Dare to Double is scored Points, Then Time. The dog with the most point’s wins. Time is the tie breaker.

Points needed to qualify:

  • Games III – needs a score of 160 or better
  • Games II – needs a score of 80 or better
  • Games I – needs a score of 40 or better

Strategy

Although the briefing above includes points required to qualify by level, the Petit Prix really isn’t about qualifying. Each dog is pitted against every other dog by jump height. The competitor should get out of his head the paltry 160 points required of the GIII dog. The strategy should be calculated to earn thousands of points.

You will note that obstacles can be performed only twice for points. This is true of all obstacles except for the A-frame, which can be performed as many times as the dog can manage in the time given to play.

The basic strategy for Dare to Double should be this: Accumulate a foundation of points, and then embark on a doubling strategy.

Foundation Points ~ The handler wants to gather up enough points to make the first double worth maybe twice the value of the any other obstacle on the field. The judge has stipulated in this variation that the first performance of the dogwalk is worth 7 points; and so the total of foundation points should be only about 7 points, or slightly higher.

The handler should be careful not to use up any of the obstacles near to the A-frame that should be used in the doubling strategy.

I will show possible strategies for foundation points based on the sample course:

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As back-to-back performances are allowed on all obstacles (excepting the A-frame) the collection of foundation points might feature a back-to-back on a high value obstacle. The black circled numbers represent a pretty good pick-up of points before heading to the A-frame. But this is a real “know thy dog” kind of gambit. The handler would make this opening only if: a) the dog has a fast performance of the dogwalk; and b) it’s extremely unlikely that the dog will miss the down contact. If you’re keeping track, the dog has earned 26 points upon the first dismount of the A-frame.

The white square numbered sequence represents a fast and flowing attack on the doubling obstacle. This opening garners only 18 points on the first performance of the A-frame, but might be fast enough that the dog squeezes in an extra Double by the expiration of time.

Of course there are other possible openings. Use your imagination, and know thy dog!

The Doubling Strategy ~ there’s no conceivable reason for the dog to be put upon the dogwalk, or the teeter, or the weave poles when a performance of the A-frame is worth 40 points, or more. So the doubling strategy must be focused on singleton obstacles that can be quickly snatched up by the dog before heading back to the A-frame.

One of the important rules of the game is that the A-frame may not be doubled back-to-back. The dog is required to do another obstacle “for points” between performances. And, since obstacles can only be performed twice for points, a third performance of an obstacle would not earn points and so would not make the A-frame live for another double. As the judge has a mind like a steel trap, you know that he will be keeping careful track of the number of performances for those obstacles that surround the A-frame.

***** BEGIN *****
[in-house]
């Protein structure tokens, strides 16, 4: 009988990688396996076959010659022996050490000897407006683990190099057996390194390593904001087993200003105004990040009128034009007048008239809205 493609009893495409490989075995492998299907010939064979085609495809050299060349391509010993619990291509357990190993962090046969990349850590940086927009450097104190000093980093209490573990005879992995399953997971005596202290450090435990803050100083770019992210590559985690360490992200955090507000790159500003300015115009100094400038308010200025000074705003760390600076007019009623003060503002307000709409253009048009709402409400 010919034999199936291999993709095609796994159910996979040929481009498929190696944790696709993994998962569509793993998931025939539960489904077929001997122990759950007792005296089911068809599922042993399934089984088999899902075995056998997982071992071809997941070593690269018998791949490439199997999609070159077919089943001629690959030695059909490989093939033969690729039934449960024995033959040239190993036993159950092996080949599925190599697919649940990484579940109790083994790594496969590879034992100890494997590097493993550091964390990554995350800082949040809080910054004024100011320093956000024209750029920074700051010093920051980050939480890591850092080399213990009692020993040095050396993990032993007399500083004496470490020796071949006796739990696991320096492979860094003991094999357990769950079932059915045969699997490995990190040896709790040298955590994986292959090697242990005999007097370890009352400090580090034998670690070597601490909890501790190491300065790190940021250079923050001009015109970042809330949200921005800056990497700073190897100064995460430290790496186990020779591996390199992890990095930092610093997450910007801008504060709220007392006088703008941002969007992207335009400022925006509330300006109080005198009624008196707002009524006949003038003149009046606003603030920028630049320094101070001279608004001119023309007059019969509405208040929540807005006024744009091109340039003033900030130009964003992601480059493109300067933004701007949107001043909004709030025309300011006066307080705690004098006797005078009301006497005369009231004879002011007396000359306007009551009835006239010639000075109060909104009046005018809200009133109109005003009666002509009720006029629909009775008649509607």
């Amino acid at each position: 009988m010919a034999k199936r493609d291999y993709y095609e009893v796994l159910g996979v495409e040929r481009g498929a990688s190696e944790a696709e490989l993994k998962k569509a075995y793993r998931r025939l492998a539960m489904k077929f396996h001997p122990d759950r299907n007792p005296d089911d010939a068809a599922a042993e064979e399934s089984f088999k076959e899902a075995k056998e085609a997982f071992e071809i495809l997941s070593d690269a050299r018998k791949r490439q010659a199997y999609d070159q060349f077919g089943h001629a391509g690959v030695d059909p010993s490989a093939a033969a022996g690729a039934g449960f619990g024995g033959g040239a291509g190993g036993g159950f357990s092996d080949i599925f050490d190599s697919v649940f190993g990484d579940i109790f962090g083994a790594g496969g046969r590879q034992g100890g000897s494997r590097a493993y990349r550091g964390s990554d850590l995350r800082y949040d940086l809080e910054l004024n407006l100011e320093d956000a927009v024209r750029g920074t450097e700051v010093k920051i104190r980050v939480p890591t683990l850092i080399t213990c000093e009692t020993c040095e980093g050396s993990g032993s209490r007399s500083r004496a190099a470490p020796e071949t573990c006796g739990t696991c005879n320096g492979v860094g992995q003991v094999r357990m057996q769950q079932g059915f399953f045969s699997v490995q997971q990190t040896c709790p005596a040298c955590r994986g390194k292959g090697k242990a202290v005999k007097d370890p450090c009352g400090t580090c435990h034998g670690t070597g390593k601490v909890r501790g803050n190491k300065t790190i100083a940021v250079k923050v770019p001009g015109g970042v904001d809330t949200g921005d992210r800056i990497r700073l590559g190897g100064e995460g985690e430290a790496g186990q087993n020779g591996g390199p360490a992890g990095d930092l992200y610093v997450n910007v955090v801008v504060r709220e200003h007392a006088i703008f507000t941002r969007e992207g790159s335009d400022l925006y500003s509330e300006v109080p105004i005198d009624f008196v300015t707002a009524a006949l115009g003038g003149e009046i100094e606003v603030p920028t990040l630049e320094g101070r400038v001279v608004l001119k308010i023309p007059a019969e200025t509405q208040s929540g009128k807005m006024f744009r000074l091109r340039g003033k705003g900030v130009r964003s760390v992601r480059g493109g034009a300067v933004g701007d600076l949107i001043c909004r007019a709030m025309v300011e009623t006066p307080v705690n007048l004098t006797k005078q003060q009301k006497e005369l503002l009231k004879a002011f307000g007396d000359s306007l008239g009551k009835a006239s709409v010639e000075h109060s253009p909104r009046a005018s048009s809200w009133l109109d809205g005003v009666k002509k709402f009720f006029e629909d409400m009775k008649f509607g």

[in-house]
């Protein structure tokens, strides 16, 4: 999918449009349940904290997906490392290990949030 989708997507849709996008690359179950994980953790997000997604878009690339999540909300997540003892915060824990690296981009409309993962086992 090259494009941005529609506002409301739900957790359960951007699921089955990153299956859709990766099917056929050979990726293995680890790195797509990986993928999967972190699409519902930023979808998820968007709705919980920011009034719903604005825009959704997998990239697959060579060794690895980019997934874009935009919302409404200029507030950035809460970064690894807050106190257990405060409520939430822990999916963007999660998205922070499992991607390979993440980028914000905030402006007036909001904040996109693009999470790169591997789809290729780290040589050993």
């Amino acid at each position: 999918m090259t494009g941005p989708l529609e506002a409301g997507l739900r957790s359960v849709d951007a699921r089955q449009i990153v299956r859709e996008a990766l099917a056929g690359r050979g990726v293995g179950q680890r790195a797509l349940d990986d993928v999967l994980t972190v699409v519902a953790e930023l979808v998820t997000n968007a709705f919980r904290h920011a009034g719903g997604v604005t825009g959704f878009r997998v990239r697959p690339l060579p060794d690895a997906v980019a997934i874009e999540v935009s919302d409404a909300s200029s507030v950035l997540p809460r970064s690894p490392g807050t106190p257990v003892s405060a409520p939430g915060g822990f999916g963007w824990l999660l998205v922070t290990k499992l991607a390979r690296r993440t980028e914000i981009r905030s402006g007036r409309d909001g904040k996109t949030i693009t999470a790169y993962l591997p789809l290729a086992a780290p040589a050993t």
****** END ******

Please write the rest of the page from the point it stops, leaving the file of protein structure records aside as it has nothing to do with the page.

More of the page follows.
In the doubling strategy the high value obstacle near the A-frame should be done early rather than late. I’ll illustrate below:

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The extra two points for a pipe tunnel (compared to a jump) should benefit as lavishly as possible from doubling. Let me express this as a mathematical compare and contrast:

Score Score
20 20 20 20
D 40 D 40
3 43 1 41
D 86 D 82
3 89 1 83
D 178 D 166
3 181 1 167
D 362 D 334
3 365 1 335
D 730 D 670

Assuming the dog made his first approach to the A-frame with 20 foundation points… you’ll note in the two left-most columns the dog begins the doubling strategy with the performance of pipe tunnels; the two right-most columns begins the doubling strategy with jumps! The left strategy has out-scored the right by 60 points.

Oh, and if the dog doubles three more times… that 60 point difference explodes to a 480 point difference.

The Ticking Clock ~ If the dog doesn’t get to the table before the expiration of time, half of his points will be lost, just like faulting the A-frame! Dare to Double is typically played with a warning whistle or buzzer announcing the impending expiration of time. Mr. John Finley, our wicked judge, has specified that there will be no 15 second warning whistle.

And so, it’s a real test of a handler’s sense of timing know precisely when it’s time to go to the table.

Well, there’s no sense in giving away every strategy. At the warm-up workshop I will share the sure-fire secret for getting the end of time performance perfect every time. Are you coming to the warm-up workshop? I think entries are closed already.

Please note that the table is live from the very beginning of the dog’s run. It’s a very good idea not to present the table to your dog in the midst of your doubling strategy.

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Questions comments & impassioned speeches to Bud Houston Houston.Bud@gmail.com. The web store is up and running. www.dogagility.org/newstore. You’ll find in the web store The Book of Agility Games, an invaluable reference to clubs engaged in league play.